In steeper ice (less than 80°) the Sum’Tec has a great swing to it. It works well for my anatomy. It swings naturally and feels good. I know that people get very picky about the swing of their ice tools, but for me, the Sum’Tec gets the swing right.
The pick does a fair job of sticking in ice but it just isn’t all that sharp (due to the chipping coating, I haven’t tried to sharpen them, and I don’t climb on ice enough to warrant it with these tools). Dedicated ice tools definitely stick better.
There have been a few situations where I’ve been exposed to super steep frozen turf climbing and the Sum’Tec does great here. It is such a satisfying sound to hear a tool sink into turf and this tool is no exception.
Who’s It For?
But climbing steeper terrain highlights the primary issues I have with this tool, which raises two questions:
Why does the pick get only a ‘B’ rating, while the shaft gets the stronger ’T’ rating?
This makes no sense to me. The B rated pick is no longer industry-standard for ice tools. I would not feel comfortable slotting this tool in a slanted crack and torquing it, or pounding it into thin or hard ice repeatedly. There are stronger, thinner and sharper picks on the market that are designed for these thing. So then why is the shaft T-rated like technical ice and mixed tools? Isn’t it logical that the shaft could be made lighter on the Sum’Tec without sacrificing functionality? This tool only needs a B-rated shaft, and I would really appreciate the few grams saved that a B-rated shaft would afford. (Granted, I have never broken a B-rated pick, I’m sure it’s stronger than I’m giving it credit for. But it still just feels wrong.)
The second and bigger question: Why use this tool over the more technical Quark, or Black Diamond Viper?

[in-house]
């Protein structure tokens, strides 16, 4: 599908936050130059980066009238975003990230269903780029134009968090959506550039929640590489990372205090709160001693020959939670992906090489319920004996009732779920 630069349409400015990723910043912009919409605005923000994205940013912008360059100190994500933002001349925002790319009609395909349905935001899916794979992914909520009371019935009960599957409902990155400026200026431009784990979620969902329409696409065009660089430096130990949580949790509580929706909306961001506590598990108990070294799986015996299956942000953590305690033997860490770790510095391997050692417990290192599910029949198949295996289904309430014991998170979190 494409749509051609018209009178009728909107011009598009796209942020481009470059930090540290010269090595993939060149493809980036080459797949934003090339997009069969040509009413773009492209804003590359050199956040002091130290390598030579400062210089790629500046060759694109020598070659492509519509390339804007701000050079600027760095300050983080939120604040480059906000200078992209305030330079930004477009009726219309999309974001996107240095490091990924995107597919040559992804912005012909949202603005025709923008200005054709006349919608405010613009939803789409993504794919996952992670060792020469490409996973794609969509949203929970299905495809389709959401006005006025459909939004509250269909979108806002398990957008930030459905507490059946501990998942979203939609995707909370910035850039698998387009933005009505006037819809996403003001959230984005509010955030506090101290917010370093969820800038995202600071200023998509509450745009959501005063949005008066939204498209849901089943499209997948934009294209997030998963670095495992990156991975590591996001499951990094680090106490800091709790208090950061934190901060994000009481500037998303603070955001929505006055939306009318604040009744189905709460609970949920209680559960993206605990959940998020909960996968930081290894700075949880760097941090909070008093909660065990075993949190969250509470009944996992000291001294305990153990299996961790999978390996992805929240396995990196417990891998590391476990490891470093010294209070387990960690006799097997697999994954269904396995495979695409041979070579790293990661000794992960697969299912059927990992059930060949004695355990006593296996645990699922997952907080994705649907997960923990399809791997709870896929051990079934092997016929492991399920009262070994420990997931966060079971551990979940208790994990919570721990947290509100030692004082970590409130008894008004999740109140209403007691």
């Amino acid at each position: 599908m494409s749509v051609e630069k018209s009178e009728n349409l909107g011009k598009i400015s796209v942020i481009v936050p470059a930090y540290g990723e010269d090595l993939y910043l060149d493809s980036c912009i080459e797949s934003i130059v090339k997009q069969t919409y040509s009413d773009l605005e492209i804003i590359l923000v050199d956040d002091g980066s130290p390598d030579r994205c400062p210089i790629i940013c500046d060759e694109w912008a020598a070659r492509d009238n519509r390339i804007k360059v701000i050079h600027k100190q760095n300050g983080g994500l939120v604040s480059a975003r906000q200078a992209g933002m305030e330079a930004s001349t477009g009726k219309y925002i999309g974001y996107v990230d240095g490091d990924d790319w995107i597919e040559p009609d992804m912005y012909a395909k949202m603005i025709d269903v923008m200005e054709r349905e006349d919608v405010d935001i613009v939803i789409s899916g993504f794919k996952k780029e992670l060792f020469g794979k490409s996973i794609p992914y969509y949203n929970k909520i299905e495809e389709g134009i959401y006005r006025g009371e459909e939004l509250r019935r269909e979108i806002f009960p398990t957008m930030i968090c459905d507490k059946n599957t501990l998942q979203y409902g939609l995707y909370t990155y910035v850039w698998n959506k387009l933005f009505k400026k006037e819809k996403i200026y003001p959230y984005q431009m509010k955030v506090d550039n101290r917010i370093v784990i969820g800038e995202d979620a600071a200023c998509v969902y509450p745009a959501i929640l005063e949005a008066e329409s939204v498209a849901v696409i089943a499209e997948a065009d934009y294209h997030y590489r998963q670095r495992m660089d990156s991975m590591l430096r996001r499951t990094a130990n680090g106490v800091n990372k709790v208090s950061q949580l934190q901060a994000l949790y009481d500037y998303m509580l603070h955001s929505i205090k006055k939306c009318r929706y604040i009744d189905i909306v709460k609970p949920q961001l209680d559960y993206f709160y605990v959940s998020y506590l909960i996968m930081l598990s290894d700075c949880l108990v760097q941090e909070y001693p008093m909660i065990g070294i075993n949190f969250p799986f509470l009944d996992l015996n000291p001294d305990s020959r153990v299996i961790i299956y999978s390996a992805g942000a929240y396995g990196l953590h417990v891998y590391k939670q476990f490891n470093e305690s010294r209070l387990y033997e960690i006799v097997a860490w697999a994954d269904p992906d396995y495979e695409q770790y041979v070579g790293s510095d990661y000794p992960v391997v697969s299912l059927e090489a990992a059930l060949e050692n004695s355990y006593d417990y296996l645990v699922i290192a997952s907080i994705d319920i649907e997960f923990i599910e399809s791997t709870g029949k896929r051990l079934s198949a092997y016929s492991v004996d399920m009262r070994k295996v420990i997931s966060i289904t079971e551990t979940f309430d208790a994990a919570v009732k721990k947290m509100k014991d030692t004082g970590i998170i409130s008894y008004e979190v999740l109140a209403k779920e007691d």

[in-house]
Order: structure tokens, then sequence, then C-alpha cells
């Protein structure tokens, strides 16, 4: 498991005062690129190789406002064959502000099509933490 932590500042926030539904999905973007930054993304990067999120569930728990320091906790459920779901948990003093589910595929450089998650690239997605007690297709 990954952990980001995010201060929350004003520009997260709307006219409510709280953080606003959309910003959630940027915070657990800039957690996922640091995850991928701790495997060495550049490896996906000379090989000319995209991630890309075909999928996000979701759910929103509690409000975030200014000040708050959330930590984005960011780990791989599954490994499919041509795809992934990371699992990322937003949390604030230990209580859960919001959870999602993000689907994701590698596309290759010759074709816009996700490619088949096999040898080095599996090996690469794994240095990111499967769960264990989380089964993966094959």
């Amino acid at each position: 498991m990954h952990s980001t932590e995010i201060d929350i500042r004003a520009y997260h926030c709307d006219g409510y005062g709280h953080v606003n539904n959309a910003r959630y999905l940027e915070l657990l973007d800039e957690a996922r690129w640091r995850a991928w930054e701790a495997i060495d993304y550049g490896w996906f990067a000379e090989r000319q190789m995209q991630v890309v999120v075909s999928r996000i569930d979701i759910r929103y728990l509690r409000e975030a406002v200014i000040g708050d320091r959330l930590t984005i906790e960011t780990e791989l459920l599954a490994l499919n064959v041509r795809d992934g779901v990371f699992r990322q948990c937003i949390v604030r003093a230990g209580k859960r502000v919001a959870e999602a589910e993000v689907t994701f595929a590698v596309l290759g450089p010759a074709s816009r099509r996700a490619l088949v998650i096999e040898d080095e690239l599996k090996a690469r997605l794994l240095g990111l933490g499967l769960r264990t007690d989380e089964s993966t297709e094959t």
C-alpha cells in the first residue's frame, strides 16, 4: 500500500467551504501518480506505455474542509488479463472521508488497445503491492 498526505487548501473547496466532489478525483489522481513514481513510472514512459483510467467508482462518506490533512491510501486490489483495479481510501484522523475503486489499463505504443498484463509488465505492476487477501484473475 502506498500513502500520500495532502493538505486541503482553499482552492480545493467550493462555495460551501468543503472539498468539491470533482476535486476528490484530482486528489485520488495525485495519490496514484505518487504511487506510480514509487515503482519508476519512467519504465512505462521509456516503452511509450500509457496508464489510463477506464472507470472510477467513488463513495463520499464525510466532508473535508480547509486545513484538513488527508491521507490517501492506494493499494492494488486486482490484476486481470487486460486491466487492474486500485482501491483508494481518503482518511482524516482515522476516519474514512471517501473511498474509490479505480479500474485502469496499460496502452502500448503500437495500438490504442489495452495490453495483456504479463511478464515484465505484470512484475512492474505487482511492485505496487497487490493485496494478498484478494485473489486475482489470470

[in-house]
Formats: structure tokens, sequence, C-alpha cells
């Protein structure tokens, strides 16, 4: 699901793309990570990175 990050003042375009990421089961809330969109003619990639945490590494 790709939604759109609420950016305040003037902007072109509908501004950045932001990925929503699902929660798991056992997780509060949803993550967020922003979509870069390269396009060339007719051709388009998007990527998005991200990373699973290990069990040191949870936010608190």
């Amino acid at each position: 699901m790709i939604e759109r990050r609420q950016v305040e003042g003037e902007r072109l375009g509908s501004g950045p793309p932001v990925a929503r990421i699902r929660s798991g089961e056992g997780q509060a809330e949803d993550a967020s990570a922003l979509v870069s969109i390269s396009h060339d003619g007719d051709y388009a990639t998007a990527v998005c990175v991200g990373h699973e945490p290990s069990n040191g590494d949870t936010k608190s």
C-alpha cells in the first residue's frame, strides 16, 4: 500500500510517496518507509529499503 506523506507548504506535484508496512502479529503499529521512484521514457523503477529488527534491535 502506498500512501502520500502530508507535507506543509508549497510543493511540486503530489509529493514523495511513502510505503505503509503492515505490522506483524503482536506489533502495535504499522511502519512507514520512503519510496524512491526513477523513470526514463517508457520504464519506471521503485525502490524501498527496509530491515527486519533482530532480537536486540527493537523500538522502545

Here’s a list of things gained by the Quark over the Sum’Tec: technical ice and mixed climbing ability, multiple picks available, additional hand rest, rubberized grip for overhand swinging, up to 35 g lighter fully stripped down.
List of things lost by the Quark over the Sum’Tec: about $60 per tool.
From my perspective, any alpinist who requires the functionality of the Sum’Tec will also, at times, require the functionality of a technical ice tool. So why not just buy the Quarks and avoid paying the additional $400 to get a set of Sum’Tecs too? There is almost no versatility lost and significant functionality gained. If the Sum’Tec saved 70 g over the Quark or if the Quark was less versatile, the Sum’Tec would be a great purchase. However, I think the Quark makes much more sense as a do-it-all alpine tool.
I don’t own a set of Quarks or Vipers, and have only borrowed them from friends. But my initial impressions on both tools are quite positive. These are tools we would love to review and would make for a great head-to-head review.
The Sum’Tec is a bit of a mixed bag for me. It performs excellently and it inspires confidence on most terrain. I grab it without hesitation on all of my ski mountaineering projects. However, in the back of my mind there is this nagging voice saying, This could be better.
Unless you are confident that you won’t ever need to buy a technical ice tool, I have a hard time recommending the Sum’Tec. Even though it performs exactly as advertised and I have been quite happy with it, I think there are better options out there for most people.